Music-streaming services booming in the over-55s
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People over the age of 55 are now the fastest-growing group of new users on music-streaming platforms like Spotify, Amazon Prime Music and YouTube Music.
According to new panel research from the Entertainment Retailers Association (ERA), over 1.1 million more over-55s were users of music subscription services in February 2020 compared with 12 months earlier.
This means they accounted for over a third of the 2.8 million new streamers in the UK over the period.
The 90 per cent increase in the number of over-55s paying to stream music over the period was more than four times the growth in the number of people across the population (18.5 per cent).
The data comes from ERA’s consumer-tracking study, which quizzed approximately 2,000 UK consumers about their entertainment consumption habits every quarter for the past six-and-a-half years.
In the survey, consumers were asked which technologies they have used in the previous three months to access music, video and games.
The research suggests the number of people using paid-for music-streaming services in the UK now exceeds 18 million. More than 57 per cent of streamers are 34 years old or younger, but as penetration begins to plateau in the younger age groups, the growth rate is accelerating in the older age groups.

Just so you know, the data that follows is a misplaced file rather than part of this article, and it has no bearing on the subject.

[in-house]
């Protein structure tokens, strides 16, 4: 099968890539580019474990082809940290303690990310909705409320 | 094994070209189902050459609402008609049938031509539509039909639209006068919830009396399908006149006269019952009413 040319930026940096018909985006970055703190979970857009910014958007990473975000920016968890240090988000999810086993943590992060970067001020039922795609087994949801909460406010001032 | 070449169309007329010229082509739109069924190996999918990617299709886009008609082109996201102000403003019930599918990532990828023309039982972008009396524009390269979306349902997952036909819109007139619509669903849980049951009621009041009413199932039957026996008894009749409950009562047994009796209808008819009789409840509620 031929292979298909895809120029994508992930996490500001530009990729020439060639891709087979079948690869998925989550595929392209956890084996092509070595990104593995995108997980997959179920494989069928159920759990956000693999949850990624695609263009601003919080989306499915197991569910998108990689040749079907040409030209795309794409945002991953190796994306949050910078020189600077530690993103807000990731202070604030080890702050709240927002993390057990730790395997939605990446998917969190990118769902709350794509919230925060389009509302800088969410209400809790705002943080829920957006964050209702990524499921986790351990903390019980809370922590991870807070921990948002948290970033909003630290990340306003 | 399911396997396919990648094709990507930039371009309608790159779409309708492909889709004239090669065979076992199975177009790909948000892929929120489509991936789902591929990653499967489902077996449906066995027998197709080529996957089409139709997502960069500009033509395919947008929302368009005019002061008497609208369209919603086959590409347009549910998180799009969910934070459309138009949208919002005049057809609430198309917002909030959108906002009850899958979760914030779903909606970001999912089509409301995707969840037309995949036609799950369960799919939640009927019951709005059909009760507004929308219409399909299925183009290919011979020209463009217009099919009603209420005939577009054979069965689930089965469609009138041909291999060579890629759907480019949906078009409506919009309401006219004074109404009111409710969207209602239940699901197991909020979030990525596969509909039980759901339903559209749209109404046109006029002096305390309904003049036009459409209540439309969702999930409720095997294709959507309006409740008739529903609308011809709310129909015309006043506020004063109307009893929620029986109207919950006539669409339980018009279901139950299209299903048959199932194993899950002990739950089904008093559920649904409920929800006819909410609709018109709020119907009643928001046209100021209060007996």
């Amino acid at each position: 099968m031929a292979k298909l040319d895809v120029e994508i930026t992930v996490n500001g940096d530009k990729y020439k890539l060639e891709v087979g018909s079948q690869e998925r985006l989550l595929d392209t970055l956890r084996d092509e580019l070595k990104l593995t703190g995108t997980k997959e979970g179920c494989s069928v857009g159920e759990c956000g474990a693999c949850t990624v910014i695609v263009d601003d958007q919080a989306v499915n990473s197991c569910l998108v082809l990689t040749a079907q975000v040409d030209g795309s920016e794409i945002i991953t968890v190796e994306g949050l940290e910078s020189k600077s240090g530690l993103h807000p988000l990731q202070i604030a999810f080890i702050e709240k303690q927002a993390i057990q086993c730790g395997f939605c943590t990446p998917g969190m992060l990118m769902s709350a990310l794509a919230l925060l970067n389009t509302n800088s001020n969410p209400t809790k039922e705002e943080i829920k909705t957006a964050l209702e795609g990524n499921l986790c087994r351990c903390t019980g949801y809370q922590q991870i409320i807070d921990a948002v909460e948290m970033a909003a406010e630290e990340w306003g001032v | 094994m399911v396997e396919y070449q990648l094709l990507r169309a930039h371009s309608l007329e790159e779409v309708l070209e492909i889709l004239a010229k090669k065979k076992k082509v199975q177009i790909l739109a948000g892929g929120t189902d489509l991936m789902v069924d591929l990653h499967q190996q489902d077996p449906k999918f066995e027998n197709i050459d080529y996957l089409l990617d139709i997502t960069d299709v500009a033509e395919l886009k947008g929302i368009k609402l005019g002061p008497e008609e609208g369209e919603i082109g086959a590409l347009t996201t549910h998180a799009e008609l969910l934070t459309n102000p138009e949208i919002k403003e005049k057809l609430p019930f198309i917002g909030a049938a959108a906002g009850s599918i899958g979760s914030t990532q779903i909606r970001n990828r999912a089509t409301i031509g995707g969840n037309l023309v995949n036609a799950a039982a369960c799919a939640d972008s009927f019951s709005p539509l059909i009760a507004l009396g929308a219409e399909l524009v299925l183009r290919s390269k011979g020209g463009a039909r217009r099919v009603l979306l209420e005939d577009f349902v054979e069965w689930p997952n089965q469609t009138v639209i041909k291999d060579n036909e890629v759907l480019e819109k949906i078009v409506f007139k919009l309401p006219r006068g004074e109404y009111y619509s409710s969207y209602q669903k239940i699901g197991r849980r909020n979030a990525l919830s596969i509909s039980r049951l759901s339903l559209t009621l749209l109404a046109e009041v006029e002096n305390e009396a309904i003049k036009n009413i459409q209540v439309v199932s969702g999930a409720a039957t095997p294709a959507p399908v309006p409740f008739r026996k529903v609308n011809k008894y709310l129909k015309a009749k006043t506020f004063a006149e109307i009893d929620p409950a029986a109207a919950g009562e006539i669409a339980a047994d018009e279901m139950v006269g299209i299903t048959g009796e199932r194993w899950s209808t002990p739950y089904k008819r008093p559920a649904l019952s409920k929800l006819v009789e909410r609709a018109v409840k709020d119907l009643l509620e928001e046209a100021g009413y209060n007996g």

ERA CEO Kim Bayley said: “Over-55-year-olds are the new battleground in the streaming market. Previously streaming services have very much been regarded as something for music’s traditional younger fanbase. These numbers show that 24/7 access to all the music you could wish for is also attractive to older music fans.”
The number of Spotify users has been booming since the implementation of lockdowns around the world in response to the coronavirus pandemic.
The company’s share price began rising after it reported at the end of April that it had reached 130 million paying subscribers, up from analyst expectations of 129 million.
In the US, two in five consumers said they were listening to more music in order to deal with the stress of staying at home.
Chief executive Daniel Ek told the Financial Times that he expects the demand to continue even amid rising unemployment as users that are strapped for cash can always downgrade to ad-supported services.
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